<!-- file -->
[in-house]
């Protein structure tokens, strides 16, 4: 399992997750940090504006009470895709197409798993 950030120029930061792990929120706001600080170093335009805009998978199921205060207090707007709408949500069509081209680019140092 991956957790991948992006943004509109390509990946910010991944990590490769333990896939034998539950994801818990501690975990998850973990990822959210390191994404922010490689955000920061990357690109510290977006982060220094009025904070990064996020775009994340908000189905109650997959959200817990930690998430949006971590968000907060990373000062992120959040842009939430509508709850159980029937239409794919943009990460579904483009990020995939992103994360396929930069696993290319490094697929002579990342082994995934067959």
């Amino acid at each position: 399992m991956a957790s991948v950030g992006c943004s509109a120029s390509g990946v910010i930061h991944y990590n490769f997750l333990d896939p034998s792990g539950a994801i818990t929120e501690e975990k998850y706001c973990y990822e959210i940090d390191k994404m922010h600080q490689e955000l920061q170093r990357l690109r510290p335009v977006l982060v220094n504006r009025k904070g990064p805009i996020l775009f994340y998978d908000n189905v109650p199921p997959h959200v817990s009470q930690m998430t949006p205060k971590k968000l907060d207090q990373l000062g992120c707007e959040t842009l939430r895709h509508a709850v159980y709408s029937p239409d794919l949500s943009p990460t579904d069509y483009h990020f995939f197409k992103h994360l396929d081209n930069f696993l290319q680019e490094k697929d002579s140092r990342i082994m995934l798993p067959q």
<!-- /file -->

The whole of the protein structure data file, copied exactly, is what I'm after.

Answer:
[in-house]
């Protein structure tokens, strides 16, 4: 399992997750940090504006009470895709197409798993 950030120029930061792990929120706001600080170093335009805009998978199921205060207090707007709408949500069509081209680019140092 991956957790991948992006943004509109390509990946910010991944990590490769333990896939034998539950994801818990501690975990998850973990990822959210390191994404922010490689955000920061990357690109510290977006982060220094009025904070990064996020775009994340908000189905109650997959959200817990930690998430949006971590968000907060990373000062992120959040842009939430509508709850159980029937239409794919943009990460579904483009990020995939992103994360396929930069696993290319490094697929002579990342082994995934067959």
């Amino acid at each position: 399992m991956a957790s991948v950030g992006c943004s509109a120029s390509g990946v910010i930061h991944y990590n490769f997750l333990d896939p034998s792990g539950a994801i818990t929120e501690e975990k998850y706001c973990y990822e959210i940090d390191k994404m922010h600080q490689e955000l920061q170093r990357l690109r510290p335009v977006l982060v220094n504006r009025k904070g990064p805009i996020l775009f994340y998978d908000n189905v109650p199921p997959h959200v817990s009470q930690m998430t949006p205060k971590k968000l907060d207090q990373l000062g992120c707007e959040t842009l939430r895709h509508a709850v159980y709408s029937p239409d794919l949500s943009p990460t579904d069509y483009h990020f995939f197409k992103h994360l396929d081209n930069f696993l290319q680019e490094k697929d002579s140092r990342i082994m995934l798993p067959q």